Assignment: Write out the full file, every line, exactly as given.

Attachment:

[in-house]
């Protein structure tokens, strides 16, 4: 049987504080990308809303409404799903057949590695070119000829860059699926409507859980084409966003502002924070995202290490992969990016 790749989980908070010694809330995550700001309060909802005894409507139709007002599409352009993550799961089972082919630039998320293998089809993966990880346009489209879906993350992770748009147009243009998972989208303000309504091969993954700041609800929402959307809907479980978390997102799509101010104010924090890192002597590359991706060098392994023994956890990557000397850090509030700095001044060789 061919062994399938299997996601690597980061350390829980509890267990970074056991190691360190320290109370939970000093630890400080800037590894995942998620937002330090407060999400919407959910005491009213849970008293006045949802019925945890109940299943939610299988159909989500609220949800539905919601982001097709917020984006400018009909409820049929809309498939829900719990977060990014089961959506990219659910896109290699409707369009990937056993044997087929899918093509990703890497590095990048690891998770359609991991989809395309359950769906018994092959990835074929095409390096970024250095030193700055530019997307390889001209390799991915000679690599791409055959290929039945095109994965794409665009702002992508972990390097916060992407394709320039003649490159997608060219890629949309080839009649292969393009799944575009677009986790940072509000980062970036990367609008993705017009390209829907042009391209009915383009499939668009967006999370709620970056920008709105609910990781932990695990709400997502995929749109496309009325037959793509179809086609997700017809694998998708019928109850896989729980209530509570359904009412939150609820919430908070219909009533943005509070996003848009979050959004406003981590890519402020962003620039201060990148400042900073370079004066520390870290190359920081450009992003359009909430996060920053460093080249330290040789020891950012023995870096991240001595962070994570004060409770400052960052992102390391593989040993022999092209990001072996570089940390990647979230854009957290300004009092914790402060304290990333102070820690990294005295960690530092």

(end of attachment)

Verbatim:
[in-house]
């Protein structure tokens, strides 16, 4: 049987504080990308809303409404799903057949590695070119000829860059699926409507859980084409966003502002924070995202290490992969990016 790749989980908070010694809330995550700001309060909802005894409507139709007002599409352009993550799961089972082919630039998320293998089809993966990880346009489209879906993350992770748009147009243009998972989208303000309504091969993954700041609800929402959307809907479980978390997102799509101010104010924090890192002597590359991706060098392994023994956890990557000397850090509030700095001044060789 061919062994399938299997996601690597980061350390829980509890267990970074056991190691360190320290109370939970000093630890400080800037590894995942998620937002330090407060999400919407959910005491009213849970008293006045949802019925945890109940299943939610299988159909989500609220949800539905919601982001097709917020984006400018009909409820049929809309498939829900719990977060990014089961959506990219659910896109290699409707369009990937056993044997087929899918093509990703890497590095990048690891998770359609991991989809395309359950769906018994092959990835074929095409390096970024250095030193700055530019997307390889001209390799991915000679690599791409055959290929039945095109994965794409665009702002992508972990390097916060992407394709320039003649490159997608060219890629949309080839009649292969393009799944575009677009986790940072509000980062970036990367609008993705017009390209829907042009391209009915383009499939668009967006999370709620970056920008709105609910990781932990695990709400997502995929749109496309009325037959793509179809086609997700017809694998998708019928109850896989729980209530509570359904009412939150609820919430908070219909009533943005509070996003848009979050959004406003981590890519402020962003620039201060990148400042900073370079004066520390870290190359920081450009992003359009909430996060920053460093080249330290040789020891950012023995870096991240001595962070994570004060409770400052960052992102390391593989040993022999092209990001072996570089940390990647979230854009957290300004009092914790402060304290990333102070820690990294005295960690530092």